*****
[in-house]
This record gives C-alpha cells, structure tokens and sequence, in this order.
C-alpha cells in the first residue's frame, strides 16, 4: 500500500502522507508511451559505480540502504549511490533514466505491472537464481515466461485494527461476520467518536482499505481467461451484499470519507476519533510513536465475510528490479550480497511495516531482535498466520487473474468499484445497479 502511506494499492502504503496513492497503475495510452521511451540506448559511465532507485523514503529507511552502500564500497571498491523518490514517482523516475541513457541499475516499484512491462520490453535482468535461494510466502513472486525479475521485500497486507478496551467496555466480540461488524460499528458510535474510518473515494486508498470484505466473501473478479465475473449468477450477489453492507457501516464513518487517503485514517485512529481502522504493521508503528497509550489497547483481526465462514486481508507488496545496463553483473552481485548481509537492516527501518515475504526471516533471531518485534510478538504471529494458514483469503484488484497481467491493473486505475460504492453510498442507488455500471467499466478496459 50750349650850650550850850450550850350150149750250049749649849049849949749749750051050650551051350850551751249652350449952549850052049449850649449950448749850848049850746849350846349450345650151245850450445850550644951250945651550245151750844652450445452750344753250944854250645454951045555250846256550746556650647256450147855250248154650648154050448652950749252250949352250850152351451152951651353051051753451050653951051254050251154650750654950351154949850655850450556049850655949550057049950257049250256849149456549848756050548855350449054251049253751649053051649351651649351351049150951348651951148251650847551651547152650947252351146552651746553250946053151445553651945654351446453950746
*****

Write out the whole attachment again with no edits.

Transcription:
[in-house]
This record gives C-alpha cells, structure tokens and sequence, in this order.
C-alpha cells in the first residue's frame, strides 16, 4: 500500500502522507508511451559505480540502504549511490533514466505491472537464481515466461485494527461476520467518536482499505481467461451484499470519507476519533510513536465475510528490479550480497511495516531482535498466520487473474468499484445497479 502511506494499492502504503496513492497503475495510452521511451540506448559511465532507485523514503529507511552502500564500497571498491523518490514517482523516475541513457541499475516499484512491462520490453535482468535461494510466502513472486525479475521485500497486507478496551467496555466480540461488524460499528458510535474510518473515494486508498470484505466473501473478479465475473449468477450477489453492507457501516464513518487517503485514517485512529481502522504493521508503528497509550489497547483481526465462514486481508507488496545496463553483473552481485548481509537492516527501518515475504526471516533471531518485534510478538504471529494458514483469503484488484497481467491493473486505475460504492453510498442507488455500471467499466478496459 50750349650850650550850850450550850350150149750250049749649849049849949749749750051050650551051350850551751249652350449952549850052049449850649449950448749850848049850746849350846349450345650151245850450445850550644951250945651550245151750844652450445452750344753250944854250645454951045555250846256550746556650647256450147855250248154650648154050448652950749252250949352250850152351451152951651353051051753451050653951051254050251154650750654950351154949850655850450556049850655949550057049950257049250256849149456549848756050548855350449054251049253751649053051649351651649351351049150951348651951148251650847551651547152650947252351146552651746553250946053151445553651945654351446453950746